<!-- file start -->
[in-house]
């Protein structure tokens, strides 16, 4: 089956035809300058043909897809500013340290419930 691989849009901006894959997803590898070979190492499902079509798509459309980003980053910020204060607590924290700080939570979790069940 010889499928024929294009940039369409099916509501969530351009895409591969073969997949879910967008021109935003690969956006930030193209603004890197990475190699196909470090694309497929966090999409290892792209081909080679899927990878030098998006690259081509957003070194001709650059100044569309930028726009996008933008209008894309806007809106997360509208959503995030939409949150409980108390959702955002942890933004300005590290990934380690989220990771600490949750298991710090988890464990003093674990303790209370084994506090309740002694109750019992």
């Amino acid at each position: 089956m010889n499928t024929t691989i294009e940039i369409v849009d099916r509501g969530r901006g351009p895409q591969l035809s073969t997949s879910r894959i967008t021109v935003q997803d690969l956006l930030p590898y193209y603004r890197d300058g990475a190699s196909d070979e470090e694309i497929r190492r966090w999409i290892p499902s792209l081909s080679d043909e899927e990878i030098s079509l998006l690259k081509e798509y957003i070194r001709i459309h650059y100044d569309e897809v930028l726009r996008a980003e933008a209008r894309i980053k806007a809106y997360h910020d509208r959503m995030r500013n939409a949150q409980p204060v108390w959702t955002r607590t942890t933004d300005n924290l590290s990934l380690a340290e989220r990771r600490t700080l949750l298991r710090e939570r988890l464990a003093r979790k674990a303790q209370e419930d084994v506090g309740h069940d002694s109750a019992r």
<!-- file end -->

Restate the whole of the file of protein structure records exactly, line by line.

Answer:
[in-house]
């Protein structure tokens, strides 16, 4: 089956035809300058043909897809500013340290419930 691989849009901006894959997803590898070979190492499902079509798509459309980003980053910020204060607590924290700080939570979790069940 010889499928024929294009940039369409099916509501969530351009895409591969073969997949879910967008021109935003690969956006930030193209603004890197990475190699196909470090694309497929966090999409290892792209081909080679899927990878030098998006690259081509957003070194001709650059100044569309930028726009996008933008209008894309806007809106997360509208959503995030939409949150409980108390959702955002942890933004300005590290990934380690989220990771600490949750298991710090988890464990003093674990303790209370084994506090309740002694109750019992």
């Amino acid at each position: 089956m010889n499928t024929t691989i294009e940039i369409v849009d099916r509501g969530r901006g351009p895409q591969l035809s073969t997949s879910r894959i967008t021109v935003q997803d690969l956006l930030p590898y193209y603004r890197d300058g990475a190699s196909d070979e470090e694309i497929r190492r966090w999409i290892p499902s792209l081909s080679d043909e899927e990878i030098s079509l998006l690259k081509e798509y957003i070194r001709i459309h650059y100044d569309e897809v930028l726009r996008a980003e933008a209008r894309i980053k806007a809106y997360h910020d509208r959503m995030r500013n939409a949150q409980p204060v108390w959702t955002r607590t942890t933004d300005n924290l590290s990934l380690a340290e989220r990771r600490t700080l949750l298991r710090e939570r988890l464990a003093r979790k674990a303790q209370e419930d084994v506090g309740h069940d002694s109750a019992r």